Having travelled coast to coast and around the globe, I carry those lessons with me. As a solo travelling mom with kids, I’m a target. There’s no “man to protect” me anywhere in sight. Thankfully, I’ve been able to identify potential issues and deal with them before there has been any loss of documents, cash or personal safety. 

Easy travel safety tips for parents

To keep your wallet, cash and passports safe while travelling abroad, there are a few foreign travel safety tips and tricks I like to use with myself and have taught them to my children. Here are a few of my vacation safety tips and easy travel safety tips for parents:

  1. Use a slim money belt under your clothing. When I travel with my kids and we are without a vehicle, I conceal a money belt on my daughter, under her shirt, with a small sum of cash. Folding cash in a Ziploc bag in your running shoe is another alternative – this is what I do with my son. The biggest reason why I like to keep cash on me when travelling is that I am a scatterbrain on the best of days. Cash will always be king and accepted anywhere. The chances of me losing my iPhone with my Apple Pay on it is high. Not only will I keep cash in my jean jacket pocket, but I will likely slip one of my credit cards in there as well. 
  2. Wear clothing that has zippers and buttons. This way cash or credit cards can’t slide out when you sit down and it’s harder for someone to quickly reach in if they have to tug at a button or zipper first. I like to utilize the front breast pockets on my jean jacket for this or the leg zipper pocket or my cargo green Halla Pants from prAna.
  3. Invest in a purse and/or backpack with slash-proof straps to avoid the cut and run. I have found there are places where it’s best to carry your backpack on your front or find a traveller’s backpack with inside zippered pockets for your passports and cash. I prefer zippered compartments that lock.
  4. Use a backpack with outside locking zippers.  It’s less likely for would-be thieves to tug at your backpack or try to slide their hands in the compartments when there’s more effort involved to get into it. I have a laptop bag that does just this and travel Western Europe with my kids with it.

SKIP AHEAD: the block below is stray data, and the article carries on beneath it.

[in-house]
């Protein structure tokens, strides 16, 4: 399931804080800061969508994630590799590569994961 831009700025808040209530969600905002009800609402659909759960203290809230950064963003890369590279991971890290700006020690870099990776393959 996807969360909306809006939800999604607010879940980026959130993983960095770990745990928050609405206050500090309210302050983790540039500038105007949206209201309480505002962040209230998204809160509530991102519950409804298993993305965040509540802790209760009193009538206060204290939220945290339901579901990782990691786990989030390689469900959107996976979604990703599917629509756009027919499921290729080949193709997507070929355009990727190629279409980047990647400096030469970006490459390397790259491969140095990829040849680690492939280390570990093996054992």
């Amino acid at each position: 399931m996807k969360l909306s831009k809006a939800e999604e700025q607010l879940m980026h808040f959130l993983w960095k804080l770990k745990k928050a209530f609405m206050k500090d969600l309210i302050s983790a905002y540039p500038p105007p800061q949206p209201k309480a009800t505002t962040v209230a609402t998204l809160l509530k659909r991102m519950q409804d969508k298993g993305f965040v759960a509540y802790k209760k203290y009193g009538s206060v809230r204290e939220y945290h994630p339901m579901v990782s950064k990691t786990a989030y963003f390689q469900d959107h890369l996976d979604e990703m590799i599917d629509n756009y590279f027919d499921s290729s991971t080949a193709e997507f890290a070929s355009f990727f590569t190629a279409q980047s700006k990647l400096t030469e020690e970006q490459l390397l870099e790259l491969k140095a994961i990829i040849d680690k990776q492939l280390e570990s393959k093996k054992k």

5. Keep your hands free. I absolutely despise carrying on a purse with my kids, to begin with. Personally, I would rather have my hands available to hold my child’s hand to lessen the chance of them wandering away.
  6. Never open a map or tourist brochures in public. Ther’s is nothing that screams that you are vulnerable louder than stopping on the sidewalk and consulting large, colourful pieces of paper.
  7. Lock wallets, laptops and cameras in trunks. If you have a car hire or rental, please do not leave valuables on back seats when you’re sightseeing or exploring. That is tempting for a thief to break in. Keep valuables out of sight.
  8. Utilize safes. If your hotel room or accommodations have a safe in your room, store your passports and important documentation there instead of carrying it around with you.
  9. Line up shoes behind your hotel room door at night. When the kids and I are in our hotel or accommodation rooms at night, I line our shoes up in front of the door. If anyone has s spare key to open it while we are sleeping, the shoes will act as a barrier to opening the door quietly. One shoe might even get stuck under the door and prevent it from opening further.
  10. Be seated with your back against the wall. In restaurants or other public seating areas, make sure you can see what is going on around you. If your back is to the wall, you won’t miss anyone coming up behind you and removing your possessions.

The kids and I outside of the town of Cascais on the Atlantic Ocean. With some common sense, you too can enjoy family travel with my travel safety tips.

How To Watch Out For Scams

Often, when you’re travelling in a country where English is not the first language, there are linguistic issues that can arise. Avoid being taken advantage of when out shopping or dining by dealing directly with shopkeepers and restauranteurs. Here are just a few of the scams I’ve encountered when travelling with my children:

Sign Your Name For World Peace

When in line at tourist attractions, beware of teams walking beside the line with clipboards in their hands. On the clipboard, they have “a petition to sign your names in support of world peace” or any other cause. When you sign this petition, you are asked to donate any sum of money at your disposal. Only give cash to a registered charity, not people preying on tourists in a lineup for a popular attraction.